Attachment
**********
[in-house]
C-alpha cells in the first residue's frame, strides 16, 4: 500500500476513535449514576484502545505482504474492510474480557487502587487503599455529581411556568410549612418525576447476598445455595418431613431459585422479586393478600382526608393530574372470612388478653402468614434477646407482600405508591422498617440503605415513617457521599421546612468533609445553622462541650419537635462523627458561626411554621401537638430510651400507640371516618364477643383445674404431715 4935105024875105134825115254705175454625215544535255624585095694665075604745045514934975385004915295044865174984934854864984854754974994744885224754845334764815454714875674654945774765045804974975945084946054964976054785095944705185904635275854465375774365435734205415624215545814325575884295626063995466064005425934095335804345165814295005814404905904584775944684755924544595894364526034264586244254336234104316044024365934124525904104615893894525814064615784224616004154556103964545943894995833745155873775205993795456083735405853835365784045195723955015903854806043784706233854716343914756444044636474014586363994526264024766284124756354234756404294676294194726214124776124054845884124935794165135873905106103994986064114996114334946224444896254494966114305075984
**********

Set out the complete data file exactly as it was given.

[in-house]
C-alpha cells in the first residue's frame, strides 16, 4: 500500500476513535449514576484502545505482504474492510474480557487502587487503599455529581411556568410549612418525576447476598445455595418431613431459585422479586393478600382526608393530574372470612388478653402468614434477646407482600405508591422498617440503605415513617457521599421546612468533609445553622462541650419537635462523627458561626411554621401537638430510651400507640371516618364477643383445674404431715 4935105024875105134825115254705175454625215544535255624585095694665075604745045514934975385004915295044865174984934854864984854754974994744885224754845334764815454714875674654945774765045804974975945084946054964976054785095944705185904635275854465375774365435734205415624215545814325575884295626063995466064005425934095335804345165814295005814404905904584775944684755924544595894364526034264586244254336234104316044024365934124525904104615893894525814064615784224616004154556103964545943894995833745155873775205993795456083735405853835365784045195723955015903854806043784706233854716343914756444044636474014586363994526264024766284124756354234756404294676294194726214124776124054845884124935794165135873905106103994986064114996114334946224444896254494966114305075984